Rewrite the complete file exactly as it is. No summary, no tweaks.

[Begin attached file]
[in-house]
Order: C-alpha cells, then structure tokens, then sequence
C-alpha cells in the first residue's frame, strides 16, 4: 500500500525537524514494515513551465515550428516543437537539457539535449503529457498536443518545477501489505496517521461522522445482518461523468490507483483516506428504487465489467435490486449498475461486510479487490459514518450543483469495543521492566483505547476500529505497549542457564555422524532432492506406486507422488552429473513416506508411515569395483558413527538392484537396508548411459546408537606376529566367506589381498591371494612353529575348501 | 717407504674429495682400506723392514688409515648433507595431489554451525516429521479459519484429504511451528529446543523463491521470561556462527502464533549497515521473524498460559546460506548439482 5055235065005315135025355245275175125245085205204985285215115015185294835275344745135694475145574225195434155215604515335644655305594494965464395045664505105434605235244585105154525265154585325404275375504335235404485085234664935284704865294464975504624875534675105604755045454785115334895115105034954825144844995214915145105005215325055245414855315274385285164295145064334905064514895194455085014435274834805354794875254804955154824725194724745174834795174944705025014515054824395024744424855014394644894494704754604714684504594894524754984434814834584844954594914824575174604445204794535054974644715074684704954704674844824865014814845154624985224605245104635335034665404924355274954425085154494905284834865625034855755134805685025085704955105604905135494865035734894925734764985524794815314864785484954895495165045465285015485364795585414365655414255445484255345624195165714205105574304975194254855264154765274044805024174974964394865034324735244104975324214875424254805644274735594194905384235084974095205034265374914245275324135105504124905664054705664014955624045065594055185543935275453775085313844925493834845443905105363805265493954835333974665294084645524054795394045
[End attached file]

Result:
[in-house]
Order: C-alpha cells, then structure tokens, then sequence
C-alpha cells in the first residue's frame, strides 16, 4: 500500500525537524514494515513551465515550428516543437537539457539535449503529457498536443518545477501489505496517521461522522445482518461523468490507483483516506428504487465489467435490486449498475461486510479487490459514518450543483469495543521492566483505547476500529505497549542457564555422524532432492506406486507422488552429473513416506508411515569395483558413527538392484537396508548411459546408537606376529566367506589381498591371494612353529575348501 | 717407504674429495682400506723392514688409515648433507595431489554451525516429521479459519484429504511451528529446543523463491521470561556462527502464533549497515521473524498460559546460506548439482 5055235065005315135025355245275175125245085205204985285215115015185294835275344745135694475145574225195434155215604515335644655305594494965464395045664505105434605235244585105154525265154585325404275375504335235404485085234664935284704865294464975504624875534675105604755045454785115334895115105034954825144844995214915145105005215325055245414855315274385285164295145064334905064514895194455085014435274834805354794875254804955154824725194724745174834795174944705025014515054824395024744424855014394644894494704754604714684504594894524754984434814834584844954594914824575174604445204794535054974644715074684704954704674844824865014814845154624985224605245104635335034665404924355274954425085154494905284834865625034855755134805685025085704955105604905135494865035734894925734764985524794815314864785484954895495165045465285015485364795585414365655414255445484255345624195165714205105574304975194254855264154765274044805024174974964394865034324735244104975324214875424254805644274735594194905384235084974095205034265374914245275324135105504124905664054705664014955624045065594055185543935275453775085313844925493834845443905105363805265493954835333974665294084645524054795394045